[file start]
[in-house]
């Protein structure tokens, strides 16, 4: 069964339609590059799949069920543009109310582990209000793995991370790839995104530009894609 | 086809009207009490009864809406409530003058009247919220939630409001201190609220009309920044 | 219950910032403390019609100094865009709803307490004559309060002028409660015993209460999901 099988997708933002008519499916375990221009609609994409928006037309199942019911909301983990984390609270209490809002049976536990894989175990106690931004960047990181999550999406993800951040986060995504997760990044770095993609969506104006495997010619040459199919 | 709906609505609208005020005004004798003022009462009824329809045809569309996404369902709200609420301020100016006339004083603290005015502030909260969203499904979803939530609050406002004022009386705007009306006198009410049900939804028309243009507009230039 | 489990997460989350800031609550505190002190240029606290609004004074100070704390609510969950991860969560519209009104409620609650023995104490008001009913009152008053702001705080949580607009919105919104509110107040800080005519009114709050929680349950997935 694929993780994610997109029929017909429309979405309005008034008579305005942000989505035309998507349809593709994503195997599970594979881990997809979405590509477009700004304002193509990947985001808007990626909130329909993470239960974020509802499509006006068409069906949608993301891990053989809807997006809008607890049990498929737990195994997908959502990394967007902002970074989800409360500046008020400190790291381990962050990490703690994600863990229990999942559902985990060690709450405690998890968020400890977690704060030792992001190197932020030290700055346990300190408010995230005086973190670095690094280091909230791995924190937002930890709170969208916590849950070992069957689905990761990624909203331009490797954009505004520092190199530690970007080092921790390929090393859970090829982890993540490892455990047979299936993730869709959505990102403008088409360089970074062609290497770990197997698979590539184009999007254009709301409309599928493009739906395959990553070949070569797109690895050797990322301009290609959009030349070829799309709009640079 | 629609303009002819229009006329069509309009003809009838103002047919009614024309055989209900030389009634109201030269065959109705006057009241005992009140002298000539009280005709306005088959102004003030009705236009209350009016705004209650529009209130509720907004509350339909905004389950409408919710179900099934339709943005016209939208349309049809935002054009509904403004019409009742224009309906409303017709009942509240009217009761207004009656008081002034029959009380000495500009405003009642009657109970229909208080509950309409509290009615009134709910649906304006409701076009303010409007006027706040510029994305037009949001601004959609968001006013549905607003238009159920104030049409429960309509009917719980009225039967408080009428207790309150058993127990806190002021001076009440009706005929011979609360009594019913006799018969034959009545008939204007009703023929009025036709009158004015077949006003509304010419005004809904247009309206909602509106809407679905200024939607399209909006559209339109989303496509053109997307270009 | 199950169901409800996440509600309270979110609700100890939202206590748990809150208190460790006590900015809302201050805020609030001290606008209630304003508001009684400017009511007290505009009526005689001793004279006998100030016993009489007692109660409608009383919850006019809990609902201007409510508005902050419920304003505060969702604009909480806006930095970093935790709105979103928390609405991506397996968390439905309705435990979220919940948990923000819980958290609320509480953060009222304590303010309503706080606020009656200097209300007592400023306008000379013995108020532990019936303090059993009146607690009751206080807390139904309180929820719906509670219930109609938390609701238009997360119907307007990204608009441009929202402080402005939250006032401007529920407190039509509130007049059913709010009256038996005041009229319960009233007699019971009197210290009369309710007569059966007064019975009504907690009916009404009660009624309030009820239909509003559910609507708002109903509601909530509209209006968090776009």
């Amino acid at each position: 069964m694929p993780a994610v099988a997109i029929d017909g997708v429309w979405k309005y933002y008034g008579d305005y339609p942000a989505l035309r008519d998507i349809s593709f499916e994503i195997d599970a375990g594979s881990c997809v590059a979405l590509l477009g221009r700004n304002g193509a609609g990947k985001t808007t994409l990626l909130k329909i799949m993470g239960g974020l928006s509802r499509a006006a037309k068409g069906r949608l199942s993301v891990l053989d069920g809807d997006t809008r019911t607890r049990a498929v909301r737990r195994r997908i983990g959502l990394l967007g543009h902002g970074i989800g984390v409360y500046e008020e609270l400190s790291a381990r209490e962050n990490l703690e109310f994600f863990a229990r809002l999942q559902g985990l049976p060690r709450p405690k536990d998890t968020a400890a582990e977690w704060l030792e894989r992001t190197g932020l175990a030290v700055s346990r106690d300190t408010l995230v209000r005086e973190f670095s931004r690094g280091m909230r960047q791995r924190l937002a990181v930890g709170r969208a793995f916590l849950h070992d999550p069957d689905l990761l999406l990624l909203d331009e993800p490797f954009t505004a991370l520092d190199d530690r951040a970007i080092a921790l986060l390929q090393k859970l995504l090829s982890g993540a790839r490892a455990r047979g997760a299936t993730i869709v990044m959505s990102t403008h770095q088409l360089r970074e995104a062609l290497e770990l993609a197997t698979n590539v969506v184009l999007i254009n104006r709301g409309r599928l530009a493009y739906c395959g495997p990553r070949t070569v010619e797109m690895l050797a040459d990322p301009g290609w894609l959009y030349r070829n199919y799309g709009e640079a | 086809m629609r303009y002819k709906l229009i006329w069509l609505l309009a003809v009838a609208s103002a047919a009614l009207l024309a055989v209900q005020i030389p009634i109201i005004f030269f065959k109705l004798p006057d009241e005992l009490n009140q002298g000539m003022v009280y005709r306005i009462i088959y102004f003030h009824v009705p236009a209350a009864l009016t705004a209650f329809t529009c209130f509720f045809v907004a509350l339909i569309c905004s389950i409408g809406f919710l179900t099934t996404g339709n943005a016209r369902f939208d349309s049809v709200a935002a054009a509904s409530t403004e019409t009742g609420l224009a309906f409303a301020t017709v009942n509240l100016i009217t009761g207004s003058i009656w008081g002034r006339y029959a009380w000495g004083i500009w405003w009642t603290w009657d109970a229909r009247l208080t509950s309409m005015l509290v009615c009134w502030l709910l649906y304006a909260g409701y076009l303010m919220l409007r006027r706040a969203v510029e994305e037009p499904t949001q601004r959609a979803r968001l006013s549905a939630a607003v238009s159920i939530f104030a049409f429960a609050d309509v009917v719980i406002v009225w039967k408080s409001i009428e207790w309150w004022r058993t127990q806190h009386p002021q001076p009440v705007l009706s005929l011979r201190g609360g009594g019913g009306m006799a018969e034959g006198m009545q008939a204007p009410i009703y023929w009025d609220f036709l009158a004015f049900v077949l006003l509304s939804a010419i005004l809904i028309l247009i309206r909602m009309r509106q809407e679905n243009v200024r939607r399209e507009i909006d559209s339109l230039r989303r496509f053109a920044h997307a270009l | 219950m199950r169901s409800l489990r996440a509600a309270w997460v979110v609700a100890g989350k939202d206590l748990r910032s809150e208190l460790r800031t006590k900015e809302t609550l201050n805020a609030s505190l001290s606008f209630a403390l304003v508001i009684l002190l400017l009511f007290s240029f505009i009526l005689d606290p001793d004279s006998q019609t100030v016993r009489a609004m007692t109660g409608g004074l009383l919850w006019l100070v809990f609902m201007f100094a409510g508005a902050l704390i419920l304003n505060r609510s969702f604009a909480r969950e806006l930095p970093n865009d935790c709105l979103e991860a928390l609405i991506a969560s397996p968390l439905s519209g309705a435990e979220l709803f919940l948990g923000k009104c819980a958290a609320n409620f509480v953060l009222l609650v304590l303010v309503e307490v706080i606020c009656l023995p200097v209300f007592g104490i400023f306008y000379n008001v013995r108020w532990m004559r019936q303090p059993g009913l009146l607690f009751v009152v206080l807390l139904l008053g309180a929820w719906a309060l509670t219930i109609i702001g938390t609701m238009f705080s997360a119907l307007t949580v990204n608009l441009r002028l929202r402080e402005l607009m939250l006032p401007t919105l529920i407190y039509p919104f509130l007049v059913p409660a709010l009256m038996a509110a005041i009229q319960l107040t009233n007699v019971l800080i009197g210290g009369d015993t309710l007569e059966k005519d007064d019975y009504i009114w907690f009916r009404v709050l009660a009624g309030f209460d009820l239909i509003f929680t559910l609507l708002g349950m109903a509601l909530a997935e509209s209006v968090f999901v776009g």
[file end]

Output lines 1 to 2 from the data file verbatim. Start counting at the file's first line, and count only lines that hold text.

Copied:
[in-house]
């Protein structure tokens, strides 16, 4: 069964339609590059799949069920543009109310582990209000793995991370790839995104530009894609 | 086809009207009490009864809406409530003058009247919220939630409001201190609220009309920044 | 219950910032403390019609100094865009709803307490004559309060002028409660015993209460999901 099988997708933002008519499916375990221009609609994409928006037309199942019911909301983990984390609270209490809002049976536990894989175990106690931004960047990181999550999406993800951040986060995504997760990044770095993609969506104006495997010619040459199919 | 709906609505609208005020005004004798003022009462009824329809045809569309996404369902709200609420301020100016006339004083603290005015502030909260969203499904979803939530609050406002004022009386705007009306006198009410049900939804028309243009507009230039 | 489990997460989350800031609550505190002190240029606290609004004074100070704390609510969950991860969560519209009104409620609650023995104490008001009913009152008053702001705080949580607009919105919104509110107040800080005519009114709050929680349950997935 694929993780994610997109029929017909429309979405309005008034008579305005942000989505035309998507349809593709994503195997599970594979881990997809979405590509477009700004304002193509990947985001808007990626909130329909993470239960974020509802499509006006068409069906949608993301891990053989809807997006809008607890049990498929737990195994997908959502990394967007902002970074989800409360500046008020400190790291381990962050990490703690994600863990229990999942559902985990060690709450405690998890968020400890977690704060030792992001190197932020030290700055346990300190408010995230005086973190670095690094280091909230791995924190937002930890709170969208916590849950070992069957689905990761990624909203331009490797954009505004520092190199530690970007080092921790390929090393859970090829982890993540490892455990047979299936993730869709959505990102403008088409360089970074062609290497770990197997698979590539184009999007254009709301409309599928493009739906395959990553070949070569797109690895050797990322301009290609959009030349070829799309709009640079 | 629609303009002819229009006329069509309009003809009838103002047919009614024309055989209900030389009634109201030269065959109705006057009241005992009140002298000539009280005709306005088959102004003030009705236009209350009016705004209650529009209130509720907004509350339909905004389950409408919710179900099934339709943005016209939208349309049809935002054009509904403004019409009742224009309906409303017709009942509240009217009761207004009656008081002034029959009380000495500009405003009642009657109970229909208080509950309409509290009615009134709910649906304006409701076009303010409007006027706040510029994305037009949001601004959609968001006013549905607003238009159920104030049409429960309509009917719980009225039967408080009428207790309150058993127990806190002021001076009440009706005929011979609360009594019913006799018969034959009545008939204007009703023929009025036709009158004015077949006003509304010419005004809904247009309206909602509106809407679905200024939607399209909006559209339109989303496509053109997307270009 | 199950169901409800996440509600309270979110609700100890939202206590748990809150208190460790006590900015809302201050805020609030001290606008209630304003508001009684400017009511007290505009009526005689001793004279006998100030016993009489007692109660409608009383919850006019809990609902201007409510508005902050419920304003505060969702604009909480806006930095970093935790709105979103928390609405991506397996968390439905309705435990979220919940948990923000819980958290609320509480953060009222304590303010309503706080606020009656200097209300007592400023306008000379013995108020532990019936303090059993009146607690009751206080807390139904309180929820719906509670219930109609938390609701238009997360119907307007990204608009441009929202402080402005939250006032401007529920407190039509509130007049059913709010009256038996005041009229319960009233007699019971009197210290009369309710007569059966007064019975009504907690009916009404009660009624309030009820239909509003559910609507708002109903509601909530509209209006968090776009």